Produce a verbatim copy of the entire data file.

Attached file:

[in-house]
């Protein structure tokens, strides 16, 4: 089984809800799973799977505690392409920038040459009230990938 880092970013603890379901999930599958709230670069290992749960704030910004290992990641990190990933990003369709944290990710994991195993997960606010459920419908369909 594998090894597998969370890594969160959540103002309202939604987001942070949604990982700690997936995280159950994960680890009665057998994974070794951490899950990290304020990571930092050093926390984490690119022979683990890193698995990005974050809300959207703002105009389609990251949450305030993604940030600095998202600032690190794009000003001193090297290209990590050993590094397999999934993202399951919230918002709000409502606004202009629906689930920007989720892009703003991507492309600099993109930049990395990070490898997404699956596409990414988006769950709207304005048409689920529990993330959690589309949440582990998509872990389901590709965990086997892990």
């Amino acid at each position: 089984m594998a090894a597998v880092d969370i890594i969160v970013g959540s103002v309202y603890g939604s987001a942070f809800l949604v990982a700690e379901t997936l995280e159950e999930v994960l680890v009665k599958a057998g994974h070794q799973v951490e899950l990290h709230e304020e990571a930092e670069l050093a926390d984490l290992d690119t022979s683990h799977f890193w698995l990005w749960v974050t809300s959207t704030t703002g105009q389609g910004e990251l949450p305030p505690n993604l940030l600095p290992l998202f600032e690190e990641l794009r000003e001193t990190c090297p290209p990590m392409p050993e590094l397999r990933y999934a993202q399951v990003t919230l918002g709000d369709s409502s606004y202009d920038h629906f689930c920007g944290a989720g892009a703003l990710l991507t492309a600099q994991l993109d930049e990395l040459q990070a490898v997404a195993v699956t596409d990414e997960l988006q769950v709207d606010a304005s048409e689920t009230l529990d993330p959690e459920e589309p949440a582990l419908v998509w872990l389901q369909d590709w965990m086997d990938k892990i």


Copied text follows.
[in-house]
């Protein structure tokens, strides 16, 4: 089984809800799973799977505690392409920038040459009230990938 880092970013603890379901999930599958709230670069290992749960704030910004290992990641990190990933990003369709944290990710994991195993997960606010459920419908369909 594998090894597998969370890594969160959540103002309202939604987001942070949604990982700690997936995280159950994960680890009665057998994974070794951490899950990290304020990571930092050093926390984490690119022979683990890193698995990005974050809300959207703002105009389609990251949450305030993604940030600095998202600032690190794009000003001193090297290209990590050993590094397999999934993202399951919230918002709000409502606004202009629906689930920007989720892009703003991507492309600099993109930049990395990070490898997404699956596409990414988006769950709207304005048409689920529990993330959690589309949440582990998509872990389901590709965990086997892990």
């Amino acid at each position: 089984m594998a090894a597998v880092d969370i890594i969160v970013g959540s103002v309202y603890g939604s987001a942070f809800l949604v990982a700690e379901t997936l995280e159950e999930v994960l680890v009665k599958a057998g994974h070794q799973v951490e899950l990290h709230e304020e990571a930092e670069l050093a926390d984490l290992d690119t022979s683990h799977f890193w698995l990005w749960v974050t809300s959207t704030t703002g105009q389609g910004e990251l949450p305030p505690n993604l940030l600095p290992l998202f600032e690190e990641l794009r000003e001193t990190c090297p290209p990590m392409p050993e590094l397999r990933y999934a993202q399951v990003t919230l918002g709000d369709s409502s606004y202009d920038h629906f689930c920007g944290a989720g892009a703003l990710l991507t492309a600099q994991l993109d930049e990395l040459q990070a490898v997404a195993v699956t596409d990414e997960l988006q769950v709207d606010a304005s048409e689920t009230l529990d993330p959690e459920e589309p949440a582990l419908v998509w872990l389901q369909d590709w965990m086997d990938k892990i």